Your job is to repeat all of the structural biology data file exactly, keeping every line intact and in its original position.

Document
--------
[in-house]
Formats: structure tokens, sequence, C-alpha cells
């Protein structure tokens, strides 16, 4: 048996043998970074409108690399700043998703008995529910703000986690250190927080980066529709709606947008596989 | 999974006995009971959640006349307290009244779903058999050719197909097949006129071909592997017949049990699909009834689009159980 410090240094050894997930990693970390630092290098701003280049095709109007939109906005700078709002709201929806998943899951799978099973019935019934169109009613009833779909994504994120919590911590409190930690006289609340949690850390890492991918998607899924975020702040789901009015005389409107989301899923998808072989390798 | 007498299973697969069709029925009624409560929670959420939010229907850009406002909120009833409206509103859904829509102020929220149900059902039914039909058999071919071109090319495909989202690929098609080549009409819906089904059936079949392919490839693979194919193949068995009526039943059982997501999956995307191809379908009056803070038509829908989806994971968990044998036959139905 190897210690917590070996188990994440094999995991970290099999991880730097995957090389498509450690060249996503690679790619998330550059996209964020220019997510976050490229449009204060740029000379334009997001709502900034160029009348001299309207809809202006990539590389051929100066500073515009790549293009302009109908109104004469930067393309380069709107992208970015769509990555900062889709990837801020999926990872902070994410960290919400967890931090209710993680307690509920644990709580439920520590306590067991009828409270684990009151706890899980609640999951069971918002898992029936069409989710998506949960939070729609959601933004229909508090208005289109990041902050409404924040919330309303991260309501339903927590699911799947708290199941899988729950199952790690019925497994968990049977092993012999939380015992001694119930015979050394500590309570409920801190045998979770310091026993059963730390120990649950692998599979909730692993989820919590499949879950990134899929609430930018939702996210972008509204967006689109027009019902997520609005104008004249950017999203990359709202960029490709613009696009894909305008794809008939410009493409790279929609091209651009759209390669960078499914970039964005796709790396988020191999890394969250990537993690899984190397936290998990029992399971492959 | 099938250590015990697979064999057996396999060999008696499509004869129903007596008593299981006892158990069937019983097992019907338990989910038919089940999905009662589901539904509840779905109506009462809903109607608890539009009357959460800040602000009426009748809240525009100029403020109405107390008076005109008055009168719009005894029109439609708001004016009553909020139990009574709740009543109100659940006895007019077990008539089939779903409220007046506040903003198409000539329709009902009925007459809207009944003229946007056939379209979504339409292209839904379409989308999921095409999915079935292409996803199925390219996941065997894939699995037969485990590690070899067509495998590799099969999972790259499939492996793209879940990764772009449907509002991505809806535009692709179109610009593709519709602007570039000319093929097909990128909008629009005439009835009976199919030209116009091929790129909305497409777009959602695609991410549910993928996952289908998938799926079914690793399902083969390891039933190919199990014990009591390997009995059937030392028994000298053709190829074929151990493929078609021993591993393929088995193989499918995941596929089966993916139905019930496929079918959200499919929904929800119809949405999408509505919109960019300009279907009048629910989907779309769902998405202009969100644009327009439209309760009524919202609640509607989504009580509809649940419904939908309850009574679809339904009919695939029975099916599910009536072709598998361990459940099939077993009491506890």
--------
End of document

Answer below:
[in-house]
Formats: structure tokens, sequence, C-alpha cells
């Protein structure tokens, strides 16, 4: 048996043998970074409108690399700043998703008995529910703000986690250190927080980066529709709606947008596989 | 999974006995009971959640006349307290009244779903058999050719197909097949006129071909592997017949049990699909009834689009159980 410090240094050894997930990693970390630092290098701003280049095709109007939109906005700078709002709201929806998943899951799978099973019935019934169109009613009833779909994504994120919590911590409190930690006289609340949690850390890492991918998607899924975020702040789901009015005389409107989301899923998808072989390798 | 007498299973697969069709029925009624409560929670959420939010229907850009406002909120009833409206509103859904829509102020929220149900059902039914039909058999071919071109090319495909989202690929098609080549009409819906089904059936079949392919490839693979194919193949068995009526039943059982997501999956995307191809379908009056803070038509829908989806994971968990044998036959139905 190897210690917590070996188990994440094999995991970290099999991880730097995957090389498509450690060249996503690679790619998330550059996209964020220019997510976050490229449009204060740029000379334009997001709502900034160029009348001299309207809809202006990539590389051929100066500073515009790549293009302009109908109104004469930067393309380069709107992208970015769509990555900062889709990837801020999926990872902070994410960290919400967890931090209710993680307690509920644990709580439920520590306590067991009828409270684990009151706890899980609640999951069971918002898992029936069409989710998506949960939070729609959601933004229909508090208005289109990041902050409404924040919330309303991260309501339903927590699911799947708290199941899988729950199952790690019925497994968990049977092993012999939380015992001694119930015979050394500590309570409920801190045998979770310091026993059963730390120990649950692998599979909730692993989820919590499949879950990134899929609430930018939702996210972008509204967006689109027009019902997520609005104008004249950017999203990359709202960029490709613009696009894909305008794809008939410009493409790279929609091209651009759209390669960078499914970039964005796709790396988020191999890394969250990537993690899984190397936290998990029992399971492959 | 099938250590015990697979064999057996396999060999008696499509004869129903007596008593299981006892158990069937019983097992019907338990989910038919089940999905009662589901539904509840779905109506009462809903109607608890539009009357959460800040602000009426009748809240525009100029403020109405107390008076005109008055009168719009005894029109439609708001004016009553909020139990009574709740009543109100659940006895007019077990008539089939779903409220007046506040903003198409000539329709009902009925007459809207009944003229946007056939379209979504339409292209839904379409989308999921095409999915079935292409996803199925390219996941065997894939699995037969485990590690070899067509495998590799099969999972790259499939492996793209879940990764772009449907509002991505809806535009692709179109610009593709519709602007570039000319093929097909990128909008629009005439009835009976199919030209116009091929790129909305497409777009959602695609991410549910993928996952289908998938799926079914690793399902083969390891039933190919199990014990009591390997009995059937030392028994000298053709190829074929151990493929078609021993591993393929088995193989499918995941596929089966993916139905019930496929079918959200499919929904929800119809949405999408509505919109960019300009279907009048629910989907779309769902998405202009969100644009327009439209309760009524919202609640509607989504009580509809649940419904939908309850009574679809339904009919695939029975099916599910009536072709598998361990459940099939077993009491506890």